During the high season, the city animal shelter (www.saccityshelter.com/) has litters of puppies and kittens coming in, though there’s not enough room to house them all. To make matters worse, some of the animals aren’t old enough or healthy enough for immediate adoption. So, rather than euthanize the animals, the shelter calls on volunteers like Sacramento resident Kristie Fenyoe. As one of the shelter’s trained foster parents, Fenyoe, an editor at Channel 10, takes animals in and cares for them until they’re ready to be adopted.
Tell me about the foster-care program.
Well, the foster program that’s going now started out about a year and a half, two years ago. And it’s just a chance to get more animals adopted out, because a lot of the kittens, if they’re sick or underweight, they wouldn’t be able to go up for adoption; they’d just be euthanized. So, this way, we try to get the ones that are underage … up to two pounds, so they can get spayed and neutered before they go out. They used to have a special adoption program where you could adopt a cat who was sick or underweight, but then we could never guarantee that people would bring them back to get fixed. So, that kind of added to the pet-overpopulation problem. So, with the foster program, we have people take sick animals, or animals that need behavior-modification training, or motherless kittens and puppies and raise them until they’re adoptable.
And how did you get involved?
Well, I was just a volunteer at the shelter, and I was working with some of the sick cats, and there was a little sick kitten that was just so cute, and so I ended up taking it home, and that’s how I became a foster parent.
Did you have any real experience with animals before that?
No, not at all, and I’d just started volunteering, too. I’d always owned cats and dogs, but I didn’t know anything about taking care of sick animals or bottle feeding the kittens and puppies. I had no experience with that.
Do they put you through a training program?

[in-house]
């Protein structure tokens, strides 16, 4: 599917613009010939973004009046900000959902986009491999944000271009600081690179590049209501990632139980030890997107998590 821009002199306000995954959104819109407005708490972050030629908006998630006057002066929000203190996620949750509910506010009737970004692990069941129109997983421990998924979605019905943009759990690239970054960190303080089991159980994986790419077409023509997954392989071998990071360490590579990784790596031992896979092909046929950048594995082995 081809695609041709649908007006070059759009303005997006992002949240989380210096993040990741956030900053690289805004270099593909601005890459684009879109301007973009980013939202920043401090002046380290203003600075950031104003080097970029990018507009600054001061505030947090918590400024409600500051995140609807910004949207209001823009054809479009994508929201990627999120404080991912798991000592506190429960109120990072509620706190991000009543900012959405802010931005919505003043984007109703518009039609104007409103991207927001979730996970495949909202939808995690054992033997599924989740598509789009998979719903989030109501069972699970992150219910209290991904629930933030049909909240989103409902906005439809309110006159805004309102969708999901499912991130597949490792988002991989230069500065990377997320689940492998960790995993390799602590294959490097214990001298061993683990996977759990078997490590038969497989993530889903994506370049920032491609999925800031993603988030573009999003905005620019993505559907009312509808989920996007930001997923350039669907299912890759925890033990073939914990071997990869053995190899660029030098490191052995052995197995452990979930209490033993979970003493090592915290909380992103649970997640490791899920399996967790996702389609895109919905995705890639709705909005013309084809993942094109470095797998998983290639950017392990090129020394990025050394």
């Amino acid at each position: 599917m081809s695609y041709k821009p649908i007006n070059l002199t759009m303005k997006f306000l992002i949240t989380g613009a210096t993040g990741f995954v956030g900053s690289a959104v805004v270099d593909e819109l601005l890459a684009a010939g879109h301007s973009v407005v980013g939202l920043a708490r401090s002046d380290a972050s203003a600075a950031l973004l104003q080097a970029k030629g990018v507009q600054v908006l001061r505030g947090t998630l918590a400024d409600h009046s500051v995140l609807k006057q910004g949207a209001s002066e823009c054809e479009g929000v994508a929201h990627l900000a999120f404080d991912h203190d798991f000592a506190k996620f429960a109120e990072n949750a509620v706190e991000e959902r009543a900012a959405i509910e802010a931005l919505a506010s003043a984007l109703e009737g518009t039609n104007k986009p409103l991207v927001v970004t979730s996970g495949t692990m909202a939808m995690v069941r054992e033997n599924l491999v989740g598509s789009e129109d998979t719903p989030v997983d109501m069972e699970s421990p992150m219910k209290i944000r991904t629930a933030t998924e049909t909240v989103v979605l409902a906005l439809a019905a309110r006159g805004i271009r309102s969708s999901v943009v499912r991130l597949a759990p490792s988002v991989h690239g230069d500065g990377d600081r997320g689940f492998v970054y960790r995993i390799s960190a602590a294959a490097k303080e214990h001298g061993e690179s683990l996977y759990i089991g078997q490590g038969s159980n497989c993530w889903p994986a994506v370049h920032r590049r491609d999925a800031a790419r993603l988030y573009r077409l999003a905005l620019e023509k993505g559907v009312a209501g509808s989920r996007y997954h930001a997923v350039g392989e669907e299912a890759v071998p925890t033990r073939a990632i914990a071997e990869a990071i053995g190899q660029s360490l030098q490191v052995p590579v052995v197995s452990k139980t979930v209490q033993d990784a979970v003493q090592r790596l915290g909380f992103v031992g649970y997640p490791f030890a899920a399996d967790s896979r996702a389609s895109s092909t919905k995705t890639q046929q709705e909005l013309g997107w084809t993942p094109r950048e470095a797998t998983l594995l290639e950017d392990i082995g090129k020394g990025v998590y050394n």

Yeah, they have a training class that teaches you everything you need to know about bottle feeding and giving medication and taking temperature and things to look for for signs of different illnesses. And they do hands-on [training], too, with giving vaccinations and all kinds of good stuff. It comes with a binder to refer to, and now they have a vet at the shelter, too, who can help out.
Is it hard to give the animals back after you’ve had them for a while?
It was at first. With my first kitten, it was really hard, actually. I had her for six months before she got adopted. But I know if I kept them all … I couldn’t keep doing it. So, just knowing that they’re going to good homes and that they had a second chance that they wouldn’t have had is enough for me now. But it is still hard because you do get attached, especially when they’re really sick or really young, and then they think that you’re their mom, and then you have to give them back up for adoption.
Do you have any shelter animals in your care now?
I have one kitten, but she’s getting ready to be fixed and go back, and then I’ll be foster-less.
What’s wrong with that particular kitten? Is she just too young?
She was too young, and she’d been adopted, and the people returned her because they said she was too rambunctious. But she’s just the sweetest kitten. … I guess they just didn’t know what kittens were like. But she’s just been getting over—most of the kittens who come to the shelter get upper-respiratory infections, and they’re really hard to treat. It usually takes, even after antibiotics, it takes like six weeks for them to clear up all the way, so I’ve had her for quite a while.
How do your own pets respond to other animals coming in and out of your home?
My cats are constantly pissed off at me. I think they’re getting used to it now because I’ve had so many, so now they’re just like, “Great. Mom brought home another kitten.” But, actually, I had a pit bull for a while, and she loved it when I brought home kittens. She was the sweetest dog. She thought they were her babies. And then she was great when I brought home puppies. They’d follow her around and think that she’s the mom, and so, my dog helped out, but my cats aren’t quite so nice about it.
What do you get out of the foster experience?
Well, it makes me feel good. I personally love having the little kittens around and bottle babies, even though it’s kind of a pain sometimes, especially with the really small ones—you know, getting up every four hours to feed them—but it’s just awesome to have all those kittens and give them a second chance that they wouldn’t have had otherwise.